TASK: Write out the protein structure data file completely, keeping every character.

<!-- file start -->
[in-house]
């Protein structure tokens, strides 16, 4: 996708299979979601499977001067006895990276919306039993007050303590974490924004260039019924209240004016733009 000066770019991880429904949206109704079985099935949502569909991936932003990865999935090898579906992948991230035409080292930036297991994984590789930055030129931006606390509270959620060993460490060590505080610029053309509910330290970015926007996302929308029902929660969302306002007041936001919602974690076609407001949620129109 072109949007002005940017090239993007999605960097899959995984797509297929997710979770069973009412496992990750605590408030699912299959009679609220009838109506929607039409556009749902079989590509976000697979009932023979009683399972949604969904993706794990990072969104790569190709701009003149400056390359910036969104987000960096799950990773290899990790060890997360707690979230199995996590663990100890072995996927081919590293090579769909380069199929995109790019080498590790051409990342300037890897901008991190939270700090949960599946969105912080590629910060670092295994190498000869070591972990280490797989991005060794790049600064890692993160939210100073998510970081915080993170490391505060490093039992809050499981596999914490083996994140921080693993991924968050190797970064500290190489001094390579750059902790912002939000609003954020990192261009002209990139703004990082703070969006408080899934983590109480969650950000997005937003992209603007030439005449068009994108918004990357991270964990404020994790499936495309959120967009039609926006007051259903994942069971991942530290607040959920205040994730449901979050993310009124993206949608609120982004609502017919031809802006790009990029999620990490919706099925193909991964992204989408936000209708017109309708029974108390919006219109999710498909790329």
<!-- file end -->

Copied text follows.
[in-house]
């Protein structure tokens, strides 16, 4: 996708299979979601499977001067006895990276919306039993007050303590974490924004260039019924209240004016733009 000066770019991880429904949206109704079985099935949502569909991936932003990865999935090898579906992948991230035409080292930036297991994984590789930055030129931006606390509270959620060993460490060590505080610029053309509910330290970015926007996302929308029902929660969302306002007041936001919602974690076609407001949620129109 072109949007002005940017090239993007999605960097899959995984797509297929997710979770069973009412496992990750605590408030699912299959009679609220009838109506929607039409556009749902079989590509976000697979009932023979009683399972949604969904993706794990990072969104790569190709701009003149400056390359910036969104987000960096799950990773290899990790060890997360707690979230199995996590663990100890072995996927081919590293090579769909380069199929995109790019080498590790051409990342300037890897901008991190939270700090949960599946969105912080590629910060670092295994190498000869070591972990280490797989991005060794790049600064890692993160939210100073998510970081915080993170490391505060490093039992809050499981596999914490083996994140921080693993991924968050190797970064500290190489001094390579750059902790912002939000609003954020990192261009002209990139703004990082703070969006408080899934983590109480969650950000997005937003992209603007030439005449068009994108918004990357991270964990404020994790499936495309959120967009039609926006007051259903994942069971991942530290607040959920205040994730449901979050993310009124993206949608609120982004609502017919031809802006790009990029999620990490919706099925193909991964992204989408936000209708017109309708029974108390919006219109999710498909790329």